Let's just make one thing clear--being called a "workaholic" is not a compliment! Taking time off is essential for being a happy, healthy, whole individual. So unless you want to be a miserable, sickly mutated chimera, you should be taking more time off. Stop working so hard. It could be killing you.
Stop Giving Up Vacation Time! Are You Crazy?
It's been increasingly more common for employees to sacrifice their vacation days in exchange for a nod from higher ups. Some believe that surrendering their time off demonstrates their commitment to the company, serving as a testament to their work ethic and, hopefully, resulting in job security.
This self-sustaining cycle of vacation guilt is nonsensical and unhealthy. I promise, you'll benefit more from taking that time off than you will from laboring extra hours under those harsh fluorescent cubicle lights.
"But I'm so busy" you may be thinking, "how can I afford to take time off?" President Obama is taking a 15 day vacation in Martha's Vinyard this August. So unless you are busier than The President of the Unites States (and while I hate to presume, I think that's highly unlikely), you should be able to finagle a few weeks off.
Last August I took the entire month off to travel with my wife. This was a huge deal for me. It was the first time I've taken more than a week off during my 13 years in the workforce.
We did an epic trip, going from: Boston -> Budapest -> Prague -> Osaka -> Tokyo -> Kuala Lumpur -> Bali -> Great Barrier Reef -> French Polynesia -> Home
I'm not telling all this to brag (well, maybe just a bit). I'm sharing this because it was a major revelation for me--that taking large leaves of absence like these are hugely beneficial. Not to mention insanely fun.
Europeans Get 6 Weeks Vacation. Why Don't We?
This strange disdain for vacation time is a uniquely American epidemic. During my month traveling, I met many Europeans who regularly get as much as 6 weeks paid vacation off. Yup, you heard that right. 6 weeks.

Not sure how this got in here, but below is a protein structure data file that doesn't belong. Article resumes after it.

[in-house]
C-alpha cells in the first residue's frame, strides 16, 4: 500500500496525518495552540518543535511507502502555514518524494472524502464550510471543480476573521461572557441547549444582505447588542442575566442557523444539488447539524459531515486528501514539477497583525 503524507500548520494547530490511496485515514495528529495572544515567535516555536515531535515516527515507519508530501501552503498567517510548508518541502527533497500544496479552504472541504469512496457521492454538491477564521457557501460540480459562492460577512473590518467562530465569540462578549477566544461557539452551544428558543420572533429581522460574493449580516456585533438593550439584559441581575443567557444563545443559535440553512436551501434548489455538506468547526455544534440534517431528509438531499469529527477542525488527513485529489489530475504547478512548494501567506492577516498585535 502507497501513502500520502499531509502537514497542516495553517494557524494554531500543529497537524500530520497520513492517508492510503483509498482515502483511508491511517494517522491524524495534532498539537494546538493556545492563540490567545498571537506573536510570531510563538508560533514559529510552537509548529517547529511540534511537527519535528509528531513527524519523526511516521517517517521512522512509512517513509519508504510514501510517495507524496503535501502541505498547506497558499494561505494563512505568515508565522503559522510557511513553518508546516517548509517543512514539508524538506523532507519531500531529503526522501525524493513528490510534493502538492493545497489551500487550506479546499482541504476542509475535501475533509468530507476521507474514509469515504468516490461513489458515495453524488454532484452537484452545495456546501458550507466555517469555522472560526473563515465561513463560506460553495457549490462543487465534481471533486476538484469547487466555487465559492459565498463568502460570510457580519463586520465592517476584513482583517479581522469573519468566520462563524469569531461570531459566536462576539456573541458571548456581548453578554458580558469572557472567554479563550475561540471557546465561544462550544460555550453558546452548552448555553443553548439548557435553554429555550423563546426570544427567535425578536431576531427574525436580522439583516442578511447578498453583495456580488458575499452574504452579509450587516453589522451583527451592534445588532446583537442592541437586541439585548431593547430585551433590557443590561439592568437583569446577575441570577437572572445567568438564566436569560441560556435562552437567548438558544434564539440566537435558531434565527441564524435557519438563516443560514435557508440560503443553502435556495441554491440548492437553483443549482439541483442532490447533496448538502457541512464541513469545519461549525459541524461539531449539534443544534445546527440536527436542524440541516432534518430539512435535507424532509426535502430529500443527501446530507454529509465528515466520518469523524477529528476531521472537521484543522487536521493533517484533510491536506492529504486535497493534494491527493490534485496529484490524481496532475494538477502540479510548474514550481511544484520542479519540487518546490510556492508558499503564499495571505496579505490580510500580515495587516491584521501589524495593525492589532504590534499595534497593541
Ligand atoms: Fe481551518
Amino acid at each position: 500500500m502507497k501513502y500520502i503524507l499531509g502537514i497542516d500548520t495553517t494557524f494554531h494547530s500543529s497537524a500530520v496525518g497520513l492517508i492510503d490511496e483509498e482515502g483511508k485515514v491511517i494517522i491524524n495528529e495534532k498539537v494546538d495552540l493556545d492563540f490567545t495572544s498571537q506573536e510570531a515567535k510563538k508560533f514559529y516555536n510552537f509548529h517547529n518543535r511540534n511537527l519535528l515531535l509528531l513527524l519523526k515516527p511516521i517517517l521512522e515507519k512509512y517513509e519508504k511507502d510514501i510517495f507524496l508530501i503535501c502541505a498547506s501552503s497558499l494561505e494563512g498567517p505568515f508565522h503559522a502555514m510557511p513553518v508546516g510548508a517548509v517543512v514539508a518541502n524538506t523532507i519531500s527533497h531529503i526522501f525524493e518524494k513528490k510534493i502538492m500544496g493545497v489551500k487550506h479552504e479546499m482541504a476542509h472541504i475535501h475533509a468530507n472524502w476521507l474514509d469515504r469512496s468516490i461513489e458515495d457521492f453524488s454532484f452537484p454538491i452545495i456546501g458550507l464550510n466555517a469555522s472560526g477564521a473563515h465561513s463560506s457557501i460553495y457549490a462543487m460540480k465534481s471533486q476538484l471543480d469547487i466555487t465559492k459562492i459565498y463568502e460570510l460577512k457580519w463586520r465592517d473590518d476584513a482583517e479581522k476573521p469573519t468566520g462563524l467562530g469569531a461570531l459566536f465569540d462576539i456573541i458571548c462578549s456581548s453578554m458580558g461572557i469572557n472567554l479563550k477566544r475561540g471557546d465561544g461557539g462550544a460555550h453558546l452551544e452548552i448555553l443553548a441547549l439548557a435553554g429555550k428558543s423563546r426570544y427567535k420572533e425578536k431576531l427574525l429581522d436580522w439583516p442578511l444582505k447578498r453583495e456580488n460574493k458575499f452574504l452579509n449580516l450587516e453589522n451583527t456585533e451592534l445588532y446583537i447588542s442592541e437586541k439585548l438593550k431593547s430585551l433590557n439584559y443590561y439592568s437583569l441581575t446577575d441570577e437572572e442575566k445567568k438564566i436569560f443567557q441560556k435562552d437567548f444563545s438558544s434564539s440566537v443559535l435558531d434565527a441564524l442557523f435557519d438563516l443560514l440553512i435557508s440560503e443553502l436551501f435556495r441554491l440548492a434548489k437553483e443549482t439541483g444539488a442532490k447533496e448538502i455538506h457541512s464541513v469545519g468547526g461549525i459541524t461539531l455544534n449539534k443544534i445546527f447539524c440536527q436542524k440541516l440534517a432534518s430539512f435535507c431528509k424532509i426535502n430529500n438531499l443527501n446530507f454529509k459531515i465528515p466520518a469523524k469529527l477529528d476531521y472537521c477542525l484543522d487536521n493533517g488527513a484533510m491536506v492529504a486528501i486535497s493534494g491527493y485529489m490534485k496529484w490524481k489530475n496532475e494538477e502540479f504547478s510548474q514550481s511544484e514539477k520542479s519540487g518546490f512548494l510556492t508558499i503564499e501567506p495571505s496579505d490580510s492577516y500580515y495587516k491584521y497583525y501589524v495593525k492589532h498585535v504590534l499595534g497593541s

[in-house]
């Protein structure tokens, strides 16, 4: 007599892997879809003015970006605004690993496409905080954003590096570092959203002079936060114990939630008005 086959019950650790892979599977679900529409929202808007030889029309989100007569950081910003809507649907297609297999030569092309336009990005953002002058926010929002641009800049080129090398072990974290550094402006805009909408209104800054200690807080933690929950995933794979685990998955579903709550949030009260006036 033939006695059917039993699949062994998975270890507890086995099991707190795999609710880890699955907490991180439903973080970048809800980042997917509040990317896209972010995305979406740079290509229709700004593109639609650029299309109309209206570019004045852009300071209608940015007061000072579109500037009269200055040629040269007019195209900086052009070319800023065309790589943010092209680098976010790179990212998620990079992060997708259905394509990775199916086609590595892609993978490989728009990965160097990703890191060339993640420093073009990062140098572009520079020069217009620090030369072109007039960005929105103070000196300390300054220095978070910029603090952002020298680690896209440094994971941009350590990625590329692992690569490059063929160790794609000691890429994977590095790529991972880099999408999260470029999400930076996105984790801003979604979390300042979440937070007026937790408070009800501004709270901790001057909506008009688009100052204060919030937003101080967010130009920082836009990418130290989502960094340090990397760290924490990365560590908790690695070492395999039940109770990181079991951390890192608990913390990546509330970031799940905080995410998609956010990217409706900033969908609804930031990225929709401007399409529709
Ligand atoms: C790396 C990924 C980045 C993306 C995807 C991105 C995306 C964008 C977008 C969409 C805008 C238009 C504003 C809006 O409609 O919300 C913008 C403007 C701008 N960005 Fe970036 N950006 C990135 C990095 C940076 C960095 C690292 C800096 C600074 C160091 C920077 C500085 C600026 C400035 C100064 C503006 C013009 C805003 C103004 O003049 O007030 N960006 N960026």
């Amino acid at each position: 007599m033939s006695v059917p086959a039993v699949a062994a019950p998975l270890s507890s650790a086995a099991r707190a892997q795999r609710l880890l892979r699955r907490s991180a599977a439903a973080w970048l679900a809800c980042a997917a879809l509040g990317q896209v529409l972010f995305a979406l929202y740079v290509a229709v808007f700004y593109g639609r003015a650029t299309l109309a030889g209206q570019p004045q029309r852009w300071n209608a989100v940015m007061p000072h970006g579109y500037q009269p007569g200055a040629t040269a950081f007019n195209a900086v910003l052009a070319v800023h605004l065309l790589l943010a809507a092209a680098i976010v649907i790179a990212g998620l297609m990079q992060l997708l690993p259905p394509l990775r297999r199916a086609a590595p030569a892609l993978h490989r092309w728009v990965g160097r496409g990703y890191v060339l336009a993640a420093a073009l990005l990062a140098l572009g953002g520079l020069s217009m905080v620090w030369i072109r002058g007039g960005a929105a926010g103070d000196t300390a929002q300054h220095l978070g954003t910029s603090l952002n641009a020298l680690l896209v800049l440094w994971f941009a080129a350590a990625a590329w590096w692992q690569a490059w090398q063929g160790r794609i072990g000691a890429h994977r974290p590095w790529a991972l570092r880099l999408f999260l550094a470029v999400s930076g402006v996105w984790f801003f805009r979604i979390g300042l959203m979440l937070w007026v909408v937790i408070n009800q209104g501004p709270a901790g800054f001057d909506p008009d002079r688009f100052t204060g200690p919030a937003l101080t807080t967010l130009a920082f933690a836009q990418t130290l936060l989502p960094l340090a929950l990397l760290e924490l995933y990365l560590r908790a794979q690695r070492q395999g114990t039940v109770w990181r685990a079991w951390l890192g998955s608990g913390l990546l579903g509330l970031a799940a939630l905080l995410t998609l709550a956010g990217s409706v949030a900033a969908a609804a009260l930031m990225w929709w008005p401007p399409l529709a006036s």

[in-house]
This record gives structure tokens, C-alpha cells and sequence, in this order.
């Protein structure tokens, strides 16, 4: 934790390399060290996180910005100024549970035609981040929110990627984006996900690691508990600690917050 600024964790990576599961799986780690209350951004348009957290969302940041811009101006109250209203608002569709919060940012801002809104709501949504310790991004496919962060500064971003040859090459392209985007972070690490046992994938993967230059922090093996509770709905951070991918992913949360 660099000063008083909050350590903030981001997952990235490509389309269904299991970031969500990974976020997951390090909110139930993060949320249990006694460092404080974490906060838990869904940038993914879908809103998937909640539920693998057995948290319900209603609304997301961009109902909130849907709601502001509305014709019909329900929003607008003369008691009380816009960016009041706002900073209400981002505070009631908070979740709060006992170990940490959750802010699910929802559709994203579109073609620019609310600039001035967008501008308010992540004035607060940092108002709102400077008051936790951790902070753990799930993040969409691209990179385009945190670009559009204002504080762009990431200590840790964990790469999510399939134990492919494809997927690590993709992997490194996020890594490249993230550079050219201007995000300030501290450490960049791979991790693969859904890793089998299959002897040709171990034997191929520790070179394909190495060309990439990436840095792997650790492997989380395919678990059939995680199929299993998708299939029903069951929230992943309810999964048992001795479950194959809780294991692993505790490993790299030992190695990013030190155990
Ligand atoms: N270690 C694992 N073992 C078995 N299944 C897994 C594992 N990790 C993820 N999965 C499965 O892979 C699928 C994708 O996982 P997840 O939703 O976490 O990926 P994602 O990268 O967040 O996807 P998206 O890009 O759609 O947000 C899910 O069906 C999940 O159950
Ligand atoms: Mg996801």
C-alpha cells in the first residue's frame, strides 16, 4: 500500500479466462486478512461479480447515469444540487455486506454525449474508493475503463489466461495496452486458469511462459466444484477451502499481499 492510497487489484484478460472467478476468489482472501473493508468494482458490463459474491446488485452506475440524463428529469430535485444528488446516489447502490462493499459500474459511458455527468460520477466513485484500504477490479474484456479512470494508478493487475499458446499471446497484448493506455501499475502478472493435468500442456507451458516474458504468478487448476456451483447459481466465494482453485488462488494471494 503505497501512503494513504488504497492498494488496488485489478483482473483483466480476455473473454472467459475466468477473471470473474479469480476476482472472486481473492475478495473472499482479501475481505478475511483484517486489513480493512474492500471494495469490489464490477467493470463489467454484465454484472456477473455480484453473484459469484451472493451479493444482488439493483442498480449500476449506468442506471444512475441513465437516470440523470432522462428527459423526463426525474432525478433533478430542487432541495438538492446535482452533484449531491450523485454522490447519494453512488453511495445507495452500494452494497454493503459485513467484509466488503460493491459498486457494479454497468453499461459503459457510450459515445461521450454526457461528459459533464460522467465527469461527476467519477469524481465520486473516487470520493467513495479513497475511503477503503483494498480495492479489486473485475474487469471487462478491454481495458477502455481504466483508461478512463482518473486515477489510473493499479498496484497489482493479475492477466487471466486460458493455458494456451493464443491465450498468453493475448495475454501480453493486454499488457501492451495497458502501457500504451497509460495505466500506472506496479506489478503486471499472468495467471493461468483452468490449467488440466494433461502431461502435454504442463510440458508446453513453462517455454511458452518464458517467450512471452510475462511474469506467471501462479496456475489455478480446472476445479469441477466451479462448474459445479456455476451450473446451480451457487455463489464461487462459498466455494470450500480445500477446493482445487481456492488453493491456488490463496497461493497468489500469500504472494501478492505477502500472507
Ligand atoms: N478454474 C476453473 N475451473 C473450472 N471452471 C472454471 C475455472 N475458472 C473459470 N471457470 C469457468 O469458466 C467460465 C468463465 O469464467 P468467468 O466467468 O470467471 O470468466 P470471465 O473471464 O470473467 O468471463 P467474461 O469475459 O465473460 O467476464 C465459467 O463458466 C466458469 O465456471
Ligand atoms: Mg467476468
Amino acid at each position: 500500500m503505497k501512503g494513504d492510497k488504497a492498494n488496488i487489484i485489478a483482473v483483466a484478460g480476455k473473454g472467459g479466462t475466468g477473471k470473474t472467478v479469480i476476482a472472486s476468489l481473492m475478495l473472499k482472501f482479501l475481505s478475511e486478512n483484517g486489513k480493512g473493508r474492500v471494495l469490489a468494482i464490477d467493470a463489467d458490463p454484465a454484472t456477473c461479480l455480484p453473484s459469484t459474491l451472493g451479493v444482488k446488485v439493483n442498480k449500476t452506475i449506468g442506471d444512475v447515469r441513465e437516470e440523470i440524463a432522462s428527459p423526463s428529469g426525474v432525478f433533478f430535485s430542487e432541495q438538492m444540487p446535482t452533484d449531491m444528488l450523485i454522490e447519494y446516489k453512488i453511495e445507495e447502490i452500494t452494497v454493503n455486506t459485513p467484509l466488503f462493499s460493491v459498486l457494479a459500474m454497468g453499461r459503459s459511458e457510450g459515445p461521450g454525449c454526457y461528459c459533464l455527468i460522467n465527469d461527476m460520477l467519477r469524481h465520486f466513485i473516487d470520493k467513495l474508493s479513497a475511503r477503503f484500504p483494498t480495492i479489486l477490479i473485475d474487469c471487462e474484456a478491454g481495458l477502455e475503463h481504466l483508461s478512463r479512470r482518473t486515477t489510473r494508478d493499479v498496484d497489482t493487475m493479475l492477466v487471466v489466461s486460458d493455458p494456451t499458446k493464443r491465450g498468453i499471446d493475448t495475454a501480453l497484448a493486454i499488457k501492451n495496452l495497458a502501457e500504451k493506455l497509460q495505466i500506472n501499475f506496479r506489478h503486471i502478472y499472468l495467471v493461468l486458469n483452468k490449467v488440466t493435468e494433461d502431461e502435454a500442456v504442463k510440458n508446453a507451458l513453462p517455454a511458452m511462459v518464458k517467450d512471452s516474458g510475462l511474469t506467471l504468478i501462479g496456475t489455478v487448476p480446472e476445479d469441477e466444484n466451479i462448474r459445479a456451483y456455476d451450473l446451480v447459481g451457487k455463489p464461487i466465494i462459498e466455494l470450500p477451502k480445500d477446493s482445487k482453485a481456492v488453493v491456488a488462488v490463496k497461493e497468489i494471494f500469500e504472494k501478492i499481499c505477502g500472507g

These long gaps of time off are as common as cows in other countries, for professionals as well as students. In other parts of the globe, many students to take a gap year after high school to travel. This time helps students to gain a better understanding of themselves and what they want in life. Students who take a gap year enter college more mature, confident, and better prepared for the rigors of higher education.
In the US, this practice is unusual and even interpreted by some as a signal that a student isn't ready to take college seriously. In reality, the opposite is true.
Americans are odd ducks, and where other countries work to live, we live to work. Don't you smirk--that's not something to be proud of. It demonstrates how completely out of alignment our values are. We need to take a hint from the rest of the world and enjoy life a bit more.
Unpaid Leave vs. Paid Vacation
Your boss isn't likely dishing out more than a couple weeks of vacation time. So what do you do when this isn't a big enough break?
The secret lies in unpaid time off. Taking large chunks of unpaid leave provides the necessary break you really need. You may gawk at the thought of your boss tolerating such romantic notions, but you'll never know unless you ask. An extended leave of absence for you might even relieve a strained budget.